On July 27, 2010, the Court of Appeals in Puerto Montt issued a decision on a land rights and consultation case involving the Comunidad Mapuche Huilliche Pepiukelen and the Empresa Pesquera Los Fiordos, Ltd. Although tensions between the company and neighboring indigenous communities are not new, this case highlighted recent conflicts surrounding construction work that the company was carrying out on a lagoon.
While the CONAMA (Comisión Nacional del Medio Ambiente) had issued the necessary approvals for the project and given indications that environmental impact studies were not necessary, the neighboring indigenous communities alleged that the project would cause environmental harm, as well as interfere with their ethnotourism development activities. The community additionally alleged that the project interfered with cultural and religious practices. The Court ruled in favor of the indigenous community, ordering the company to abstain from further projects and return the project in question to the state it was in prior to construction.
Notably, in its ruling, the Court invoked provisions of ILO Convention 169 on Indigenous and Tribal Peoples, most importantly the right to consultation found in Article 6 and the concept of indigenous lands expressed in Article 13.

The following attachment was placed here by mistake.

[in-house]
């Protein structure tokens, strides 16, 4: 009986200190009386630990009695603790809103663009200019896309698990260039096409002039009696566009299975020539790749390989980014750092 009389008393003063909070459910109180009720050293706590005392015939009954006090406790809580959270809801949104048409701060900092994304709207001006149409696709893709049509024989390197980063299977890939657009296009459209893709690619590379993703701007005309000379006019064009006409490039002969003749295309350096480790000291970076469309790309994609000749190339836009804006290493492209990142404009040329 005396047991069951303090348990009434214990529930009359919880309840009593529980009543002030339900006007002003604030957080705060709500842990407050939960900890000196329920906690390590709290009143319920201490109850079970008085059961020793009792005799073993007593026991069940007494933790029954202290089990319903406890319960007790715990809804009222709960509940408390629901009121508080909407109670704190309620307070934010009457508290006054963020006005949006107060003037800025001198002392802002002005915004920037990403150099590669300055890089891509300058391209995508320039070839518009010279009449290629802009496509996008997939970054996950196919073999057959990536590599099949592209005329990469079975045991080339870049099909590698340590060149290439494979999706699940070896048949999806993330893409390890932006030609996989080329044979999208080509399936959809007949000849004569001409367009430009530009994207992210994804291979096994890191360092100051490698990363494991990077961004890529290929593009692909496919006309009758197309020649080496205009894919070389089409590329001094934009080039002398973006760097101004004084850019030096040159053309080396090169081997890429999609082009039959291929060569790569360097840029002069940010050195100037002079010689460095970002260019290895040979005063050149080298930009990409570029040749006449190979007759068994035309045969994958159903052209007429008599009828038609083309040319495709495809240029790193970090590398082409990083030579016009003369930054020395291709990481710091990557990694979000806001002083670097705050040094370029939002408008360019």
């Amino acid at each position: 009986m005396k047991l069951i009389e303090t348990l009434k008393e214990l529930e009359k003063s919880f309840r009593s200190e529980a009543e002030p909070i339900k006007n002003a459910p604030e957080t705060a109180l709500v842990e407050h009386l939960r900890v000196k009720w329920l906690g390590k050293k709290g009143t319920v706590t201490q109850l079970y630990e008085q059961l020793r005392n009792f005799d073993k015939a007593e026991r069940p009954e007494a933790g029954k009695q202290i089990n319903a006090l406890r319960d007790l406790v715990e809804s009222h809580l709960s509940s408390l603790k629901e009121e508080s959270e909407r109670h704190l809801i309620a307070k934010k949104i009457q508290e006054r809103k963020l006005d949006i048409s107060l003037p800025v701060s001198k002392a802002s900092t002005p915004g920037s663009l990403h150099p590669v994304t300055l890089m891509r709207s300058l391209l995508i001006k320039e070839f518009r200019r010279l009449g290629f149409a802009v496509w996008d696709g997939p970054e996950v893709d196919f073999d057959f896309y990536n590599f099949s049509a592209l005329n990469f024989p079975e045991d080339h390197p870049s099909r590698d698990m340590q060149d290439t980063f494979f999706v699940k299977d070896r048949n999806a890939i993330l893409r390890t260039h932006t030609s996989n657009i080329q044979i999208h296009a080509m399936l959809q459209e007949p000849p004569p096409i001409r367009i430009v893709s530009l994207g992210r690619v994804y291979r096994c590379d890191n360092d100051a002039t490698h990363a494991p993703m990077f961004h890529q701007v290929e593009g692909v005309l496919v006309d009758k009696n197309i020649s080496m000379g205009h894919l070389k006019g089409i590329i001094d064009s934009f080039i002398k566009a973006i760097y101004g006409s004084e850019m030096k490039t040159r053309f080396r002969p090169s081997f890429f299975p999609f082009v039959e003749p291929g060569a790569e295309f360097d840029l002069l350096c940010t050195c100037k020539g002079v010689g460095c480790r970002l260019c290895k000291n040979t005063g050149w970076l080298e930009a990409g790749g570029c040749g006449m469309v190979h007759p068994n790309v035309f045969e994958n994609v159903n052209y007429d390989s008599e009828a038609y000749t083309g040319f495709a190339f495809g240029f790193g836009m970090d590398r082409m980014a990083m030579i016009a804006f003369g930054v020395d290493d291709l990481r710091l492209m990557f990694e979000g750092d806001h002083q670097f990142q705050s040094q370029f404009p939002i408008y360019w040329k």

With regards to consultation, the Court concluded that the right to consultation recognized in ILO Convention 169 is distinct from the right to participation protected in the national Environmental Impact Law. Furthermore, citing to the Constitutional Court, the right to consultation is self-executing and thus can be invoked before the courts even in the absence of enacting legislation. Given that a portion of the construction was occurring on lands certified by CONADI as indigenous lands, there was an obligation to consult. Although the results of the consultation are not binding, the Court held that it must still occur in a form that is appropriate to the circumstances, in good faith, and with the objective of reaching a consensus with the affected indigenous peoples.
The Court also made notable findings with regards to indigenous lands, stating that the concept of indigenous lands today, by application of Article 13(2) of Convention 169, is broader than that established previously in Articles 12 and 13 of the Indigenous Law (Ley Indígena) and includes the totality of the area occupied or used in any matter by the interested peoples. In the case in question, the decision hinged not only on CONADI’s certification of the lands as indigenous, but also because the lands in question form part of the indigenous community’s habitat.
The case citation is Rol. 36-2010, Corte de Apelaciones de Puerto Montt, Foja 359.